What weight yarns do your patterns call for? We could all probably give you a list of favorites by weight and fiber.


I’d go a little further as well

Cotton and other plant fibers - tends to grow unless mixed. So 100% cotton crop may end up a tunic at the end of the day, a tighter stitch helps but then it adds to weight. The resulting textile will not have stretch and bounce but can have nice draping depending on weight of yarn, stitch and construction.

Linen/Hemp - both seem harsh when new. They soften with washing and use and can be beautiful in sheen and drape. They are both wonderful for more drapey items just account for the fact after washing a few times your textile goes through a transformation. I would do a test swatch and wash and dry many times

Animal fibers (wool, alpaca, llama, quivet etc) Breeds are categorized as skin contact or outerwear, There are factors for the spin as well. Woolen spun is often lofty, light, fluffier (think boucle) and is great for warmth and weatherproofing but not as structurally sturdy. Worsted spun is spun tighter and smoother, its great for the strength (think sock yarns) offers more stitch definition (think cables) where as woolen spun will loose the definition of stitches as you work it up. Spin, stitch and construction also effect skin sensitivity. If you have a very tight stitch in a worsted spun merino normally known as one of the softest skin contact wools, the stitch density and texture can actually cause skin irritation but many associate that to the wool.
Many animal fibers naturally have guard hairs (like llama) if the guard hair wasn’t properly removed it can be like being stabbed with a needle! Baring allergies wool that is painfully scratchy may have just been improperly processed. Processing also effects the finished product and some processing techniques cannot be rectified. Wool is hair! You fry human hair with a perm or color or heat damage etc its never coming back! Its fried! You can put as much product on the hair as you like its never the same! Wool is the same way and many of the chemical stripping processes damage the fiber which then causes it to feel scratchy as well. All this you get more use to as you familiarize yourself with manufacturers, even indy dyers as the dying process has this risk as well though most indy dyers use same bases and same processing mills.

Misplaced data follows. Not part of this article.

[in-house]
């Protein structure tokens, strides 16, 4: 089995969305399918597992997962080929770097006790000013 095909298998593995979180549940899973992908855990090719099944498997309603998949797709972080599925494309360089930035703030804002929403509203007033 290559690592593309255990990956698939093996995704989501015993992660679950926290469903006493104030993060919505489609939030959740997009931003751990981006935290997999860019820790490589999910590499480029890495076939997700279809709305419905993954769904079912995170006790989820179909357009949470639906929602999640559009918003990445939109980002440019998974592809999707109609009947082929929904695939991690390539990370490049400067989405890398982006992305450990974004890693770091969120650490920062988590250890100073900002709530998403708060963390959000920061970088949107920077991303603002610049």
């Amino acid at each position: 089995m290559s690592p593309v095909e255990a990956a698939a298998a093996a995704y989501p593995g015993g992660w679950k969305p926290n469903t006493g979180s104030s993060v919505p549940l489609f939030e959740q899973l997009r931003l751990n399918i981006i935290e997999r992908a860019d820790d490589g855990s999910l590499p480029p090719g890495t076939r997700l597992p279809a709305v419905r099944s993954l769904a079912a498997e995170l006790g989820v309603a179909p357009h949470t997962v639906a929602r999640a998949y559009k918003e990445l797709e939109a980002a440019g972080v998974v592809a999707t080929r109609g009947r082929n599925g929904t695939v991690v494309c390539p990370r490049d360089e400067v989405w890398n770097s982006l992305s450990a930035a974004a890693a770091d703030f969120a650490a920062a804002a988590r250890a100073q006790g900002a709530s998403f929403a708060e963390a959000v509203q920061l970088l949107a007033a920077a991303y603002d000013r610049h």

Better skin contact wools while soft, generally absorb sweat, can keep one both warmer/cooler due to absorption of sweat they have downsides as well as they usually pill easier.
Skin contact wools
alpaca - porocessed without guard hair
llama if processed correct
lambswool any breed generally can fall into this catagory
good mohairs
shetland (can go either way I find depends on spin and manufacturing)
If really unsure try a mix! a 70 merino 30 silk, a bambo/bfl etc etc and for items like angora you are going to want a mix its HOT, items like cashmere, vincuna, qiviut and camel are pricey so a mix usually helps with the pricing

Lower grades of skin contact wools also fall into outerwear

For care of wool what the recipient needs to know is they do not need to wash their wool with each use! A lot of wool does well and won’t smell being washed 1-2 times a season! For me washing is easy I fill a sink with a mild detergent, drop the items in and allow to sink. I let them just sink and sit for like 30 min or whenever I get back to them. I drain, push down a bit to ring out, place on towel and roll then lay flat. They dry pretty quick!


Wow that is a lot of information! Thanks to you all for spending so much time explaining different aspects of yarn! I will spend the weekend absorbing all of this.


The cardigan calls for DK. The pattern maker used yarn from an indy dyer, but suggested Lion Brand as having many suitable weight yarns. I can’t see any disclaimer of affiliate links.

The tunic used Sugarbush Rapture, which is 50/50 llamasoft and superfine merino, worsted weight #4.


It is a lot but overtime you get use to manufacturers you prefer as well. For gift giving never fear the acrylic or a mix! Cost point is better and they don’t pill as much. Really good wool and my own hand spun I reserve for the people I know will appreciate that.